In the US, the midterm elections have thrown up an interesting result. The Democrats have retained the Senate while the Republicans have won the House of Representatives. Governor Ron DeSantis has won a resounding second term. Candidates backed by Donald Trump have fared less well. The predicted red wave never materialized and many Trumpsters have been left high and dry.
Consequently, DeSantis is in pole position to lead the Republican Party. Trump has not thrown in the towel though. He still fancies a third tilt at the White House. The stage is set for a gunfight-like showdown.
Donors are now abandoning Trump and lining up behind DeSantis. Stephen Schwarzman, a private equity billionaire, has bet on DeSantis as well. Trump launched his presidential campaign early to stave off the young pretender to his throne. Yet that tactic is not working. For donors, DeSantis offers all that Trump does in terms of ideology and policy positions without the brashness or baggage of the combustible former president.
In the US and the rest of the world, the economy is in trouble. Interest rates are rising and stock markets are falling. Fear of recession stalks the land.
For years, central banks — in particular, the Federal Reserve — followed a policy of quantitative easing. De facto, they printed money and flushed liquidity into the economy. Furthermore, governments spent more than they earned, especially during COVID times. Loose monetary and fiscal policies were a toxic brew. When Russia invaded Ukraine on February 24, 2021, the global economy suffered a supply shock. Inflation skyrocketed. Central banks had no option but to raise interest rates. This means higher mortgage payments, more expensive debt and rising cost of living.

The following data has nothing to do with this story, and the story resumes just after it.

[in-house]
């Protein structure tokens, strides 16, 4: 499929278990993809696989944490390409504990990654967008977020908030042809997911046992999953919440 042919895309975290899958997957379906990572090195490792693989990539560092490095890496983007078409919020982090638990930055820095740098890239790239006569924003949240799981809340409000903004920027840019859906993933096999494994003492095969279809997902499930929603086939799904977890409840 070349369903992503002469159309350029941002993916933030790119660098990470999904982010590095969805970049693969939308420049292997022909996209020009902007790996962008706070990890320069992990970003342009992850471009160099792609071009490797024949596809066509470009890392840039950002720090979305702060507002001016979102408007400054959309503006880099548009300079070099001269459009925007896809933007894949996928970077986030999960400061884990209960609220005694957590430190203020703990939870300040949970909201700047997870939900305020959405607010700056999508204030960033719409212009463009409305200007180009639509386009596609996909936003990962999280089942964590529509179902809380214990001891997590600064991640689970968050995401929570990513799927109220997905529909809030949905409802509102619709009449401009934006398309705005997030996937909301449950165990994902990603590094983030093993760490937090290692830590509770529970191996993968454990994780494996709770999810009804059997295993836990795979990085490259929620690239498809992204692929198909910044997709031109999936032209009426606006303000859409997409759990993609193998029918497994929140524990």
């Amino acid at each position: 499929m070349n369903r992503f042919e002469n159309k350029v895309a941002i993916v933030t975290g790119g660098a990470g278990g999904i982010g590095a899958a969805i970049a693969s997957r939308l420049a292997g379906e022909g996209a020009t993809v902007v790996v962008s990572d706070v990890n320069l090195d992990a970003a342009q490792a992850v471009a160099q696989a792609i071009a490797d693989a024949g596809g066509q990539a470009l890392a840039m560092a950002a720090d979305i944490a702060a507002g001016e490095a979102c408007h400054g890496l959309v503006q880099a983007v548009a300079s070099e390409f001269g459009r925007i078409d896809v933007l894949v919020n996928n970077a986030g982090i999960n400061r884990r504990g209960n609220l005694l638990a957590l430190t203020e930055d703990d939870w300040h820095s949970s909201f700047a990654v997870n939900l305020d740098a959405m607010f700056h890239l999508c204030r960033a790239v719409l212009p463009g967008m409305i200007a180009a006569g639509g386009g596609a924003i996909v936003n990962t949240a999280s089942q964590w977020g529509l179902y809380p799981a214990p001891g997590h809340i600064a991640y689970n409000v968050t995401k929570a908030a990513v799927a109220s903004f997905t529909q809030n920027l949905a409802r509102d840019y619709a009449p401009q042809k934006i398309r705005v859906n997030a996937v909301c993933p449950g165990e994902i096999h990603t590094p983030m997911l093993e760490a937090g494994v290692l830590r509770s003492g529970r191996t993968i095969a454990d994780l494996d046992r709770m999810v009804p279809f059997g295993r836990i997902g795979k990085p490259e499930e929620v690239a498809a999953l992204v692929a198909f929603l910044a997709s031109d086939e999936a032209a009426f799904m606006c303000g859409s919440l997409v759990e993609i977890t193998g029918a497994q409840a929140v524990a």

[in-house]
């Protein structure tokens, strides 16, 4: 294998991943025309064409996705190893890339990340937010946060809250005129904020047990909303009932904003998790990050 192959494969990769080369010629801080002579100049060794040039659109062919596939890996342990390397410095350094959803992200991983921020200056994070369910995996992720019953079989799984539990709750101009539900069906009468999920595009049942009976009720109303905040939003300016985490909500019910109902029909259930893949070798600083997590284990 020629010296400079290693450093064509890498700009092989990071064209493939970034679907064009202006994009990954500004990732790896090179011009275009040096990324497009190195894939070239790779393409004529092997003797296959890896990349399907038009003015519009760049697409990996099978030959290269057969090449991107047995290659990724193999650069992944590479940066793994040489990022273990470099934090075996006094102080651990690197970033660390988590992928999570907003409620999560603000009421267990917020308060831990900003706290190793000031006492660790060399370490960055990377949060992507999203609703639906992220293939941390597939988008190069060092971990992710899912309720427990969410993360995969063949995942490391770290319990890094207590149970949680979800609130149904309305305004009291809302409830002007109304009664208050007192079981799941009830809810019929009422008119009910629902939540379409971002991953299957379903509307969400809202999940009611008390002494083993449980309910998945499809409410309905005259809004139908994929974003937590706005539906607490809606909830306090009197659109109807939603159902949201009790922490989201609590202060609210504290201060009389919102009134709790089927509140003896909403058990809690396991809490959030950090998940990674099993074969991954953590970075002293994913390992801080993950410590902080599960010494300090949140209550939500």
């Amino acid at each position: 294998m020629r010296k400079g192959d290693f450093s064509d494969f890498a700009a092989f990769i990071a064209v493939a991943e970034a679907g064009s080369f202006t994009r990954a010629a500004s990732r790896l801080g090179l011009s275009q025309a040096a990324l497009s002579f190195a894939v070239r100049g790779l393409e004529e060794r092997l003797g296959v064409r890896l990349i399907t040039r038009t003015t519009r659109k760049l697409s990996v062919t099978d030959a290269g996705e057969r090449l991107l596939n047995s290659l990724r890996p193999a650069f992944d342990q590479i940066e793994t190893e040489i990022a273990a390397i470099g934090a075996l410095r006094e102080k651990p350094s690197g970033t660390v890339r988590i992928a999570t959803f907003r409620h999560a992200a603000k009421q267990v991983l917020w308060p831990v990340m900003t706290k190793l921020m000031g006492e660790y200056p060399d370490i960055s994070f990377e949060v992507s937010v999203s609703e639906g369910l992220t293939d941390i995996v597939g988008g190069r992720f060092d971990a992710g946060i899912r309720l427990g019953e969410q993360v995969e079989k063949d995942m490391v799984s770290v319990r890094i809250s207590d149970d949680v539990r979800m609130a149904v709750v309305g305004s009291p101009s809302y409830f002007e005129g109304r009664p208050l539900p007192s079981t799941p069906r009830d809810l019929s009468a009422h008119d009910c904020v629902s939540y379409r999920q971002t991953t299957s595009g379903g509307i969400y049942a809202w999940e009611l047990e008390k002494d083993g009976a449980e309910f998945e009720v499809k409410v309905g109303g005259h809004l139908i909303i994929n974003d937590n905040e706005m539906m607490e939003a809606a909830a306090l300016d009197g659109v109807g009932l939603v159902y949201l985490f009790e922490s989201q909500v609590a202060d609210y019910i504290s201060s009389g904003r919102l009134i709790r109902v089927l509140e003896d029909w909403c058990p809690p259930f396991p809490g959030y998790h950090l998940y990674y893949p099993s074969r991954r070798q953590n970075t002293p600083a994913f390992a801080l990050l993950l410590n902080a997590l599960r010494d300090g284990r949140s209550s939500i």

India-China Border Clash
Even as the global economy stutters, two big Asian powers are clashing. China is a global superpower next only to the US. The Middle Kingdom has emerged as the workshop of the world. Yet, under President Xi Jinping, China has been overly aggressive, particularly with its neighbors. Its zero-COVID policy failed spectacularly and sent the Chinese economy into a tailspin. China’s reputation as a reliable global supply chain partner has suffered a major hit, especially during the COVID pandemic.
India has emerged as an increasingly more reliable economic partner for the West. That is why many American companies are looking to invest in and import from India. Most recently, India has become the new home for assembling iPhones. Indian and US troops have also conducted joint exercises together in Uttarakhand, a state bordering Tibet.
India has also been building roads and infrastructure along its border with China. It is modernizing its military. There is also the issue about the succession to the Dalai Lama and the future of Tibetan Buddhism, issues we will discuss in our next podcast.
In short, tensions between India and China are on the rise. Recently, their troops clashed near Tawang. This is the only area of traditional Tibet outside Chinese hands. Reportedly, Chinese troops intended to take over Yangtse heights but Indian soldiers beat them off. As his zero-COVID policy has failed and the Chinese economy has tumbled, Xi has stoked the fires of aggressive nationalism. This has increased tensions with Taiwan and now with India too. [Matthew Knudson wrote the first draft of this introduction to the podcast.]
The views expressed in this article/audio are the author’s own and do not necessarily reflect Fair Observer’s editorial policy.